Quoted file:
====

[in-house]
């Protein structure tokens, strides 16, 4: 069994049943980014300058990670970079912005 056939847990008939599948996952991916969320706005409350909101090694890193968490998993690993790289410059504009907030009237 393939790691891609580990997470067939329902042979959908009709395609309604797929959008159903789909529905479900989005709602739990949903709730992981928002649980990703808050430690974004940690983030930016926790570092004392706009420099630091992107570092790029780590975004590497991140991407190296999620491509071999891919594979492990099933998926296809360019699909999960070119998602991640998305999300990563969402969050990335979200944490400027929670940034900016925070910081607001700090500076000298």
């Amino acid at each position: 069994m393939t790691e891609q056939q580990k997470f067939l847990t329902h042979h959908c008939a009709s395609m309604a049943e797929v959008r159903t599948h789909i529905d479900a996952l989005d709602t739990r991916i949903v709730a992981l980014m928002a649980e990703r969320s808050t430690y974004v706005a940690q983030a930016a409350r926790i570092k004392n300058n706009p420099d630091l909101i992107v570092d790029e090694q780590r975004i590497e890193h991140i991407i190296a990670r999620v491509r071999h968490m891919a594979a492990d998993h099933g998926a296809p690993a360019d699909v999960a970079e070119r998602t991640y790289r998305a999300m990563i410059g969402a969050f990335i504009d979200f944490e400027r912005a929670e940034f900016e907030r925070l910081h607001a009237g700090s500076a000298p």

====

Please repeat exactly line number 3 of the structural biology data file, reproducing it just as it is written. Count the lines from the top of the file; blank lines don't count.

């Amino acid at each position: 069994m393939t790691e891609q056939q580990k997470f067939l847990t329902h042979h959908c008939a009709s395609m309604a049943e797929v959008r159903t599948h789909i529905d479900a996952l989005d709602t739990r991916i949903v709730a992981l980014m928002a649980e990703r969320s808050t430690y974004v706005a940690q983030a930016a409350r926790i570092k004392n300058n706009p420099d630091l909101i992107v570092d790029e090694q780590r975004i590497e890193h991140i991407i190296a990670r999620v491509r071999h968490m891919a594979a492990d998993h099933g998926a296809p690993a360019d699909v999960a970079e070119r998602t991640y790289r998305a999300m990563i410059g969402a969050f990335i504009d979200f944490e400027r912005a929670e940034f900016e907030r925070l910081h607001a009237g700090s500076a000298p």